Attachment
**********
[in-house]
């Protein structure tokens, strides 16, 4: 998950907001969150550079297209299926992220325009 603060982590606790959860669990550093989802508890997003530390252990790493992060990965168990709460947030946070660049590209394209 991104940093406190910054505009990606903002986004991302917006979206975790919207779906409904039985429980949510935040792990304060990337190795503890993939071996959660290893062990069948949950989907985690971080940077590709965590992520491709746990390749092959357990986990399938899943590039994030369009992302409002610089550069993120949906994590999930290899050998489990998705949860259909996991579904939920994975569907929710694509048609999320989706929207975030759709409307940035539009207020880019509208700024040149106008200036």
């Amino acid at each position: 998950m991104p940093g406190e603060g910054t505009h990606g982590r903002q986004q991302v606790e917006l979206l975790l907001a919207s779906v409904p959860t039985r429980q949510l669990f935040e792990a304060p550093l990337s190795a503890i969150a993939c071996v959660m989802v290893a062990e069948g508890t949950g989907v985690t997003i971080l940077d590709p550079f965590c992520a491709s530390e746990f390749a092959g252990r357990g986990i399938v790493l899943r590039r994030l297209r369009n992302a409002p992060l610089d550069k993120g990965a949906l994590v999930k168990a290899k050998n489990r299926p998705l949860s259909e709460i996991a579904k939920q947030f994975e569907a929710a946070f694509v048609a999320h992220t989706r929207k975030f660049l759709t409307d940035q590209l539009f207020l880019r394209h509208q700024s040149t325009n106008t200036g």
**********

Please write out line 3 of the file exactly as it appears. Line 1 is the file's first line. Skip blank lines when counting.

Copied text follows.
């Amino acid at each position: 998950m991104p940093g406190e603060g910054t505009h990606g982590r903002q986004q991302v606790e917006l979206l975790l907001a919207s779906v409904p959860t039985r429980q949510l669990f935040e792990a304060p550093l990337s190795a503890i969150a993939c071996v959660m989802v290893a062990e069948g508890t949950g989907v985690t997003i971080l940077d590709p550079f965590c992520a491709s530390e746990f390749a092959g252990r357990g986990i399938v790493l899943r590039r994030l297209r369009n992302a409002p992060l610089d550069k993120g990965a949906l994590v999930k168990a290899k050998n489990r299926p998705l949860s259909e709460i996991a579904k939920q947030f994975e569907a929710a946070f694509v048609a999320h992220t989706r929207k975030f660049l759709t409307d940035q590209l539009f207020l880019r394209h509208q700024s040149t325009n106008t200036g």